Taught by There Are Wives: Consultants Barbara Allen, Anne Fielding, & Meryl Nietsch-Cooperman.
In this exciting class women learn the basis for a kind, successful marriage—and it is the most romantic and practical thing for a wife to know: “The purpose of marriage is to like the world,” Eli Siegel explained definitively. He also identified the thing that hurts, even ruins married life: it is that “people have tried to love in a way that would mean less like for the world—in fact, a contempt for it.”
Saturday, April 14, 2018 at 11 AM
“What’s Said & Unsaid in Marriage: How Can We Make Sense of These?”
Saturday, May 12, 2018 at 11 AM
“The Purpose of Marriage: Shelter from or Increased Care for, the World?”
Saturday, June 9, 2018 at 11 AM
“Meaning in Marriage: How Can It Be Fresh & Lasting?”
Monthly Class (no advance registration needed)
2nd Saturday of each month, 11:00 AM – 12:30 PM
Through studying the opposites of contempt and respect in the history of marriage and in their own lives including yesterday’s incident at the breakfast table — wives learn how to use marriage and a husband to like the world. There is class discussion of such subjects as:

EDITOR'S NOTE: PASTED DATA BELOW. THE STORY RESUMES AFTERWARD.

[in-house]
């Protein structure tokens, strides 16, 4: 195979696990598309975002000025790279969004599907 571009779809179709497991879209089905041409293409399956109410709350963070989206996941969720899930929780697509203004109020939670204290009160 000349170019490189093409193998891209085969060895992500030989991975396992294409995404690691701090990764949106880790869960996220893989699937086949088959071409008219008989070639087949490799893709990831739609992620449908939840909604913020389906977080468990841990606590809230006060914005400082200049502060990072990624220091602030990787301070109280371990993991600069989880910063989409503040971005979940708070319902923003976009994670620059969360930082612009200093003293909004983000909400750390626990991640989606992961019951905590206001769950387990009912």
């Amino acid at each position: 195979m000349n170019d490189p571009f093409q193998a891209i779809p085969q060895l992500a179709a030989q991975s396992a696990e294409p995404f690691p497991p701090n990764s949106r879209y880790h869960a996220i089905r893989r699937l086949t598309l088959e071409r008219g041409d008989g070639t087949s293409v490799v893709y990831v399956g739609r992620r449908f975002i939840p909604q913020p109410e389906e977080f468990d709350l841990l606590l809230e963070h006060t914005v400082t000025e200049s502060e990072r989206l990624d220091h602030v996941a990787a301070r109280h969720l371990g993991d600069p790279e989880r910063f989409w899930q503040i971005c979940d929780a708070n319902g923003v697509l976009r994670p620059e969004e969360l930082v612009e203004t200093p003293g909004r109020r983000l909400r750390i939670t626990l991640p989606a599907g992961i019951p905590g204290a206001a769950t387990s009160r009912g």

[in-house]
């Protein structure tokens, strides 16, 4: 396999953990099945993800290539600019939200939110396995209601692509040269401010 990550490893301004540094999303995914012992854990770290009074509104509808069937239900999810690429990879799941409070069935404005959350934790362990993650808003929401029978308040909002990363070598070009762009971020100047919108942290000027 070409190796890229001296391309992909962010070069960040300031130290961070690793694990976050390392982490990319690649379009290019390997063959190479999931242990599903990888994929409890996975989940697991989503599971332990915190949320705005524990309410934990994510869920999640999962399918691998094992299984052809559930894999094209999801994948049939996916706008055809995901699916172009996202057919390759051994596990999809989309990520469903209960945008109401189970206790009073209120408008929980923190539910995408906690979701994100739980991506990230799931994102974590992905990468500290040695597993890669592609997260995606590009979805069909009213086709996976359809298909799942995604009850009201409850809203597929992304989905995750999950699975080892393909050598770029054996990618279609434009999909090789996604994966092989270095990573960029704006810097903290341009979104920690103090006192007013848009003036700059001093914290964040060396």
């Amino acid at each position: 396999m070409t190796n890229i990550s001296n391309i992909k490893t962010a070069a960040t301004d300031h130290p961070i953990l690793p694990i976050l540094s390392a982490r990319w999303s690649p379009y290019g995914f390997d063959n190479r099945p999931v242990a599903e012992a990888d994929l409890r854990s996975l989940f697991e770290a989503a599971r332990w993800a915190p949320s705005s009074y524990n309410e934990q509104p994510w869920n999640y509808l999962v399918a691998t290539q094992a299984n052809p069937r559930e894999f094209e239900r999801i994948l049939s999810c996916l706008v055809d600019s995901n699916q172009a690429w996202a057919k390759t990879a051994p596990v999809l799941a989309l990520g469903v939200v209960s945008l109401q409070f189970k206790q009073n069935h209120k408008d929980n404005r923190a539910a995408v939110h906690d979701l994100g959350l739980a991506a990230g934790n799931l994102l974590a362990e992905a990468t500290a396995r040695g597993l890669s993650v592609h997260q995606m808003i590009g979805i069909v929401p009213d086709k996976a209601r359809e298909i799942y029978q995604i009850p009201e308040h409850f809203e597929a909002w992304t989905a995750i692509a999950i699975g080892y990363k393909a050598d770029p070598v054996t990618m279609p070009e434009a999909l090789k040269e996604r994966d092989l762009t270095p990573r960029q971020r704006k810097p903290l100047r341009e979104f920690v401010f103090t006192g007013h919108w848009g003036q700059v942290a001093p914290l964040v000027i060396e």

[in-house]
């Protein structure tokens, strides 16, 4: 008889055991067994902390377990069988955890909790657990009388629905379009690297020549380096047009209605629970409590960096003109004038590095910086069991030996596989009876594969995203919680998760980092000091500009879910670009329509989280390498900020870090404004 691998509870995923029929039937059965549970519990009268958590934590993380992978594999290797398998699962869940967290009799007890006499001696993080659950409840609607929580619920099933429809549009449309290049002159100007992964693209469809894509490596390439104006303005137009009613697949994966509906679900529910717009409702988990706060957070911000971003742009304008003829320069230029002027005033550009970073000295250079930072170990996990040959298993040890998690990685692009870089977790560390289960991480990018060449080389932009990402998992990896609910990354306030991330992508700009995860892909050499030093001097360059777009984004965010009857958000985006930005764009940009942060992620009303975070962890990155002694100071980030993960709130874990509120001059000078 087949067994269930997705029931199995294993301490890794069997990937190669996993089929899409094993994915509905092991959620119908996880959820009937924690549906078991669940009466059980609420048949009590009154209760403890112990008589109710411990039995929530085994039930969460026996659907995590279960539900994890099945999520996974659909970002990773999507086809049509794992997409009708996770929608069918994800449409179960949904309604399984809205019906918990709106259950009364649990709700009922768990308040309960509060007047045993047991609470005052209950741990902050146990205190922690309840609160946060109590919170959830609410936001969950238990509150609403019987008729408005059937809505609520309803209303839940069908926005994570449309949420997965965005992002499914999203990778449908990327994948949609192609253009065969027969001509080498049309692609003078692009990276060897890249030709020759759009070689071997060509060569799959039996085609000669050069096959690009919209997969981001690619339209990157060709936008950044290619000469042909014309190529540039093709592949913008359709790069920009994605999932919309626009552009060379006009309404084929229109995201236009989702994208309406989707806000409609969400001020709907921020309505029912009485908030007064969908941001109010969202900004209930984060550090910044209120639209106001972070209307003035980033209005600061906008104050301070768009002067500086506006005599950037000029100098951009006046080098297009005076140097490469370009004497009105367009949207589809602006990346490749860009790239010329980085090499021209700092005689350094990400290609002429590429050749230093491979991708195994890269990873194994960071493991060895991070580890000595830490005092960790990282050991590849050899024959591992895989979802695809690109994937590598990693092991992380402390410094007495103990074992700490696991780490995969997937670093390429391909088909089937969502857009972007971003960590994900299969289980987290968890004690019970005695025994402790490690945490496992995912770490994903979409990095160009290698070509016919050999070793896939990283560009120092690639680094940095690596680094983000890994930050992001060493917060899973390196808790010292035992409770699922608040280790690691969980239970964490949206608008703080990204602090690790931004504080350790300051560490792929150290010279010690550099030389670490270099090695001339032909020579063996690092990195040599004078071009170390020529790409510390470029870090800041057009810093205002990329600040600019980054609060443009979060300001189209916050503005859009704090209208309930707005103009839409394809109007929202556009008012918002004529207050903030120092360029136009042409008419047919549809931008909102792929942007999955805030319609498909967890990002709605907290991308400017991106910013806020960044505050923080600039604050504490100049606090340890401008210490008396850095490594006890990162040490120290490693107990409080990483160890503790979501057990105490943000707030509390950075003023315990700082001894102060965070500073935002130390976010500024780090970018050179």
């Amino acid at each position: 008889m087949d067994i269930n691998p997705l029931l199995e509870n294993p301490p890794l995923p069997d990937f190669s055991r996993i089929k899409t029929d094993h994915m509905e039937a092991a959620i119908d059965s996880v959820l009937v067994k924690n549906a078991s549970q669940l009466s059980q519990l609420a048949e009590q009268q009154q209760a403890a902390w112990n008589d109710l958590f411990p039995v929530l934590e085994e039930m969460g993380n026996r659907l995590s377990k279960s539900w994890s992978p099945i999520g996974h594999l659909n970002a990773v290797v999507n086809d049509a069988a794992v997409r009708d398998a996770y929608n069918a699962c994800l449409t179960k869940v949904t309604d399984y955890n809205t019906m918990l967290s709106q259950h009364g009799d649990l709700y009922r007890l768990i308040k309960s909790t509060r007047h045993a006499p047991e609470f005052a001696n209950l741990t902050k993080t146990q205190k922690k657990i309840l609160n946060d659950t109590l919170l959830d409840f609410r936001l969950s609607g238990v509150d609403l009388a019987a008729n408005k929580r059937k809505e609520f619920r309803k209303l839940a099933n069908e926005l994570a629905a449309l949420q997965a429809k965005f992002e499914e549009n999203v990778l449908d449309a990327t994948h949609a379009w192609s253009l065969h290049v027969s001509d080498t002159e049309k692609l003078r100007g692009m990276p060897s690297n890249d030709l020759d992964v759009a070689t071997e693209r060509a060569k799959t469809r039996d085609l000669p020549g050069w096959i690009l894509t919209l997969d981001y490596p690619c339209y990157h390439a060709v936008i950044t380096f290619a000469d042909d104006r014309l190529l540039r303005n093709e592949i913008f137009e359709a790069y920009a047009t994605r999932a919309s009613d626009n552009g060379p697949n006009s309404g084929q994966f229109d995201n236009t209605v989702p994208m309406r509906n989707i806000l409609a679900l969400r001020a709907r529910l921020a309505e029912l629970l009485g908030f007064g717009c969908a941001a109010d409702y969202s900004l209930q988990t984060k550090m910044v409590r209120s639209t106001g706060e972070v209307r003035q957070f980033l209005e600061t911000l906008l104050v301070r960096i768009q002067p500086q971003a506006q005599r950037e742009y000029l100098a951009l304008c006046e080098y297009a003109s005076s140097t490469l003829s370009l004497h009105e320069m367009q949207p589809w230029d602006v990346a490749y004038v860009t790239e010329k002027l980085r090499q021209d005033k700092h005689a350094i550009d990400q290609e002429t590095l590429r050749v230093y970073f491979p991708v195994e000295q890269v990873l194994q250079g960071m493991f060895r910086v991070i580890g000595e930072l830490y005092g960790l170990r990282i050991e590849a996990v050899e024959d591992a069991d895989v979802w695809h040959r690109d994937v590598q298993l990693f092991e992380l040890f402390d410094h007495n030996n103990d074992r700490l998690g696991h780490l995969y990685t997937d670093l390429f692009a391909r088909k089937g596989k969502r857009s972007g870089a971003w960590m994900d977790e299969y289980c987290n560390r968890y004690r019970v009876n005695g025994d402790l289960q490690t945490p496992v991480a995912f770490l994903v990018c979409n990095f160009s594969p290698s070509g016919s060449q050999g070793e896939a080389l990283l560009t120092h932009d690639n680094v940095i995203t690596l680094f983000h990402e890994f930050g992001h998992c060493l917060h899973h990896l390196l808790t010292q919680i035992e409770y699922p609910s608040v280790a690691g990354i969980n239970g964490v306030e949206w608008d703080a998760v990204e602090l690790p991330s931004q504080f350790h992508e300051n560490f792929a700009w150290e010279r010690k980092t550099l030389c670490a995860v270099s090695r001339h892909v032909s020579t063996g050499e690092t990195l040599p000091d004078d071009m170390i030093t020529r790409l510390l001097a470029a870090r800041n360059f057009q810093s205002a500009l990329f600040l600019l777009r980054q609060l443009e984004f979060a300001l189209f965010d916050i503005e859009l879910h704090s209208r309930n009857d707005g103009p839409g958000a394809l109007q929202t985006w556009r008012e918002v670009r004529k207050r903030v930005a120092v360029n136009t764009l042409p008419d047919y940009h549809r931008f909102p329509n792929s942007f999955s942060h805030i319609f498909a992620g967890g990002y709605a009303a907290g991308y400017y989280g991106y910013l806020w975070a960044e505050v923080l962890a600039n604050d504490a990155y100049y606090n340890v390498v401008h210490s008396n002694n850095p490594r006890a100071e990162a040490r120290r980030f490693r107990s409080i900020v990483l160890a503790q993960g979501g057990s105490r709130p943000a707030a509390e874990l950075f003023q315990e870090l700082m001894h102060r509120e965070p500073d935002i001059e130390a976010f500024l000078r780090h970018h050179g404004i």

- Real Trust in Marriage—How Can We Have It?
- Is Understanding Your Husband Exciting?
- How Can a Wife Feel Proud about Sex?
- First Cupid, Then Quarrels—What’s the Cause?
“I had a lot of confusion and trouble in love. This class changed the direction of my life and taught me how to be successful caring for a man. I learned that a man is related to the whole world! I’m proud and grateful to be married to my dear husband and to be celebrating our 11th anniversary.” —Claudia Senatore, Nurse Practitioner
“I learned what true love is and it has made me feel integrated as a wife, teacher, daughter, and friend. I now really talk to my husband–and am really able to listen. Our conversations are now exciting! Not only do I love my husband more, but I care more for other people and the world itself. This class makes love possible and permanent.” —Monique Michael, Teacher
“After a failed marriage, I was able to learn about the mistakes I made in love. As a result, when my second husband and I exchanged marriage vows, it was one of the proudest days of my life because I knew I was getting married for the right reason! Six years later, our marriage is flourishing.” —Lori Colavito, Teacher
You can read these news articles:
- “Learn How Marriage Can Succeed in a Failed Economy“
- “How Should a Widow Cope with the Loss of Her Spouse?“